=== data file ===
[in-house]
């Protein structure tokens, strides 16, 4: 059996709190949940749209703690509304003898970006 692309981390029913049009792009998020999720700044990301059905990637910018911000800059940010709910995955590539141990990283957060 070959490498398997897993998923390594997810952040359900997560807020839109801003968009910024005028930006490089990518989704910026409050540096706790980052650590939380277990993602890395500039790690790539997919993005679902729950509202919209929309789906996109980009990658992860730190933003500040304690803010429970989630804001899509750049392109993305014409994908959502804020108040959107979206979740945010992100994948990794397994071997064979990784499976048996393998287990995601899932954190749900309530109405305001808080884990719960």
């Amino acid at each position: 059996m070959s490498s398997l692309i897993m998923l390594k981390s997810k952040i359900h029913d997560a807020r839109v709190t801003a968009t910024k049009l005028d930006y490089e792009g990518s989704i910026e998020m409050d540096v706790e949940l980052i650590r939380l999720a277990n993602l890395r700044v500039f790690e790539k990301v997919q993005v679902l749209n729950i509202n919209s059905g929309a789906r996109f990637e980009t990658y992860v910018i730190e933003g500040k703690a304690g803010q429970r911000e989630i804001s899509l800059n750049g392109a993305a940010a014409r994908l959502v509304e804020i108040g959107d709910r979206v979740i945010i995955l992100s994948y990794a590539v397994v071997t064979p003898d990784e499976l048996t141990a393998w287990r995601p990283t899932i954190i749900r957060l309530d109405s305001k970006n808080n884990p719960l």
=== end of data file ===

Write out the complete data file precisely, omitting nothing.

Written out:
[in-house]
């Protein structure tokens, strides 16, 4: 059996709190949940749209703690509304003898970006 692309981390029913049009792009998020999720700044990301059905990637910018911000800059940010709910995955590539141990990283957060 070959490498398997897993998923390594997810952040359900997560807020839109801003968009910024005028930006490089990518989704910026409050540096706790980052650590939380277990993602890395500039790690790539997919993005679902729950509202919209929309789906996109980009990658992860730190933003500040304690803010429970989630804001899509750049392109993305014409994908959502804020108040959107979206979740945010992100994948990794397994071997064979990784499976048996393998287990995601899932954190749900309530109405305001808080884990719960």
């Amino acid at each position: 059996m070959s490498s398997l692309i897993m998923l390594k981390s997810k952040i359900h029913d997560a807020r839109v709190t801003a968009t910024k049009l005028d930006y490089e792009g990518s989704i910026e998020m409050d540096v706790e949940l980052i650590r939380l999720a277990n993602l890395r700044v500039f790690e790539k990301v997919q993005v679902l749209n729950i509202n919209s059905g929309a789906r996109f990637e980009t990658y992860v910018i730190e933003g500040k703690a304690g803010q429970r911000e989630i804001s899509l800059n750049g392109a993305a940010a014409r994908l959502v509304e804020i108040g959107d709910r979206v979740i945010i995955l992100s994948y990794a590539v397994v071997t064979p003898d990784e499976l048996t141990a393998w287990r995601p990283t899932i954190i749900r957060l309530d109405s305001k970006n808080n884990p719960l």